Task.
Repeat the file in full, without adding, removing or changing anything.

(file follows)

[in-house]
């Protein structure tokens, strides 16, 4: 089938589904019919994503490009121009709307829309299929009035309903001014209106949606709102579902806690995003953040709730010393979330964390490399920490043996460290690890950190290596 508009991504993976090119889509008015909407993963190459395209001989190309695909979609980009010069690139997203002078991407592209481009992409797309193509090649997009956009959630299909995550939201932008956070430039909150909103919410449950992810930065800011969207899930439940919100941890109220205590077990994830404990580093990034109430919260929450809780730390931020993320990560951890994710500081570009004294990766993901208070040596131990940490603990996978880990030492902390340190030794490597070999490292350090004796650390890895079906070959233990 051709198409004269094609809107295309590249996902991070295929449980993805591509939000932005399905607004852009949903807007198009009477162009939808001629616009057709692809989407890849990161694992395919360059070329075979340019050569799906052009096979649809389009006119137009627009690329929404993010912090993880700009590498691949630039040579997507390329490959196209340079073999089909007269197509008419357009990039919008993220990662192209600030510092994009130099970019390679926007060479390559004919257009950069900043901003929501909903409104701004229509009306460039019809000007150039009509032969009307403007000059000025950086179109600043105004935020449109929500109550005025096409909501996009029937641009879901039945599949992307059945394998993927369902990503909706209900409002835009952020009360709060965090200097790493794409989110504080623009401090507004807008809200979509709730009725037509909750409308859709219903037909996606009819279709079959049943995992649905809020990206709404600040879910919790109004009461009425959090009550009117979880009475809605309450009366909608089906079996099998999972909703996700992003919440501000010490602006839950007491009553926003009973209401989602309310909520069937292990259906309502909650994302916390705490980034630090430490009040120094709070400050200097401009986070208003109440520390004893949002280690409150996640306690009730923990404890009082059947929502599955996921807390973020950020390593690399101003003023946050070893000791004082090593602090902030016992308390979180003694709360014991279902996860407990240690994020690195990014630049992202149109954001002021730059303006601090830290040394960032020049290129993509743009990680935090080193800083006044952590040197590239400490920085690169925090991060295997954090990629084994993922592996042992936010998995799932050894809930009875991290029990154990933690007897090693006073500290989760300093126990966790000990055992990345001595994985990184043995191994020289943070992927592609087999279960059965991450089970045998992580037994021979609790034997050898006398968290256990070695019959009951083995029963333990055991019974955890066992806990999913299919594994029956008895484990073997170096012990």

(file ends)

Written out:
[in-house]
């Protein structure tokens, strides 16, 4: 089938589904019919994503490009121009709307829309299929009035309903001014209106949606709102579902806690995003953040709730010393979330964390490399920490043996460290690890950190290596 508009991504993976090119889509008015909407993963190459395209001989190309695909979609980009010069690139997203002078991407592209481009992409797309193509090649997009956009959630299909995550939201932008956070430039909150909103919410449950992810930065800011969207899930439940919100941890109220205590077990994830404990580093990034109430919260929450809780730390931020993320990560951890994710500081570009004294990766993901208070040596131990940490603990996978880990030492902390340190030794490597070999490292350090004796650390890895079906070959233990 051709198409004269094609809107295309590249996902991070295929449980993805591509939000932005399905607004852009949903807007198009009477162009939808001629616009057709692809989407890849990161694992395919360059070329075979340019050569799906052009096979649809389009006119137009627009690329929404993010912090993880700009590498691949630039040579997507390329490959196209340079073999089909007269197509008419357009990039919008993220990662192209600030510092994009130099970019390679926007060479390559004919257009950069900043901003929501909903409104701004229509009306460039019809000007150039009509032969009307403007000059000025950086179109600043105004935020449109929500109550005025096409909501996009029937641009879901039945599949992307059945394998993927369902990503909706209900409002835009952020009360709060965090200097790493794409989110504080623009401090507004807008809200979509709730009725037509909750409308859709219903037909996606009819279709079959049943995992649905809020990206709404600040879910919790109004009461009425959090009550009117979880009475809605309450009366909608089906079996099998999972909703996700992003919440501000010490602006839950007491009553926003009973209401989602309310909520069937292990259906309502909650994302916390705490980034630090430490009040120094709070400050200097401009986070208003109440520390004893949002280690409150996640306690009730923990404890009082059947929502599955996921807390973020950020390593690399101003003023946050070893000791004082090593602090902030016992308390979180003694709360014991279902996860407990240690994020690195990014630049992202149109954001002021730059303006601090830290040394960032020049290129993509743009990680935090080193800083006044952590040197590239400490920085690169925090991060295997954090990629084994993922592996042992936010998995799932050894809930009875991290029990154990933690007897090693006073500290989760300093126990966790000990055992990345001595994985990184043995191994020289943070992927592609087999279960059965991450089970045998992580037994021979609790034997050898006398968290256990070695019959009951083995029963333990055991019974955890066992806990999913299919594994029956008895484990073997170096012990």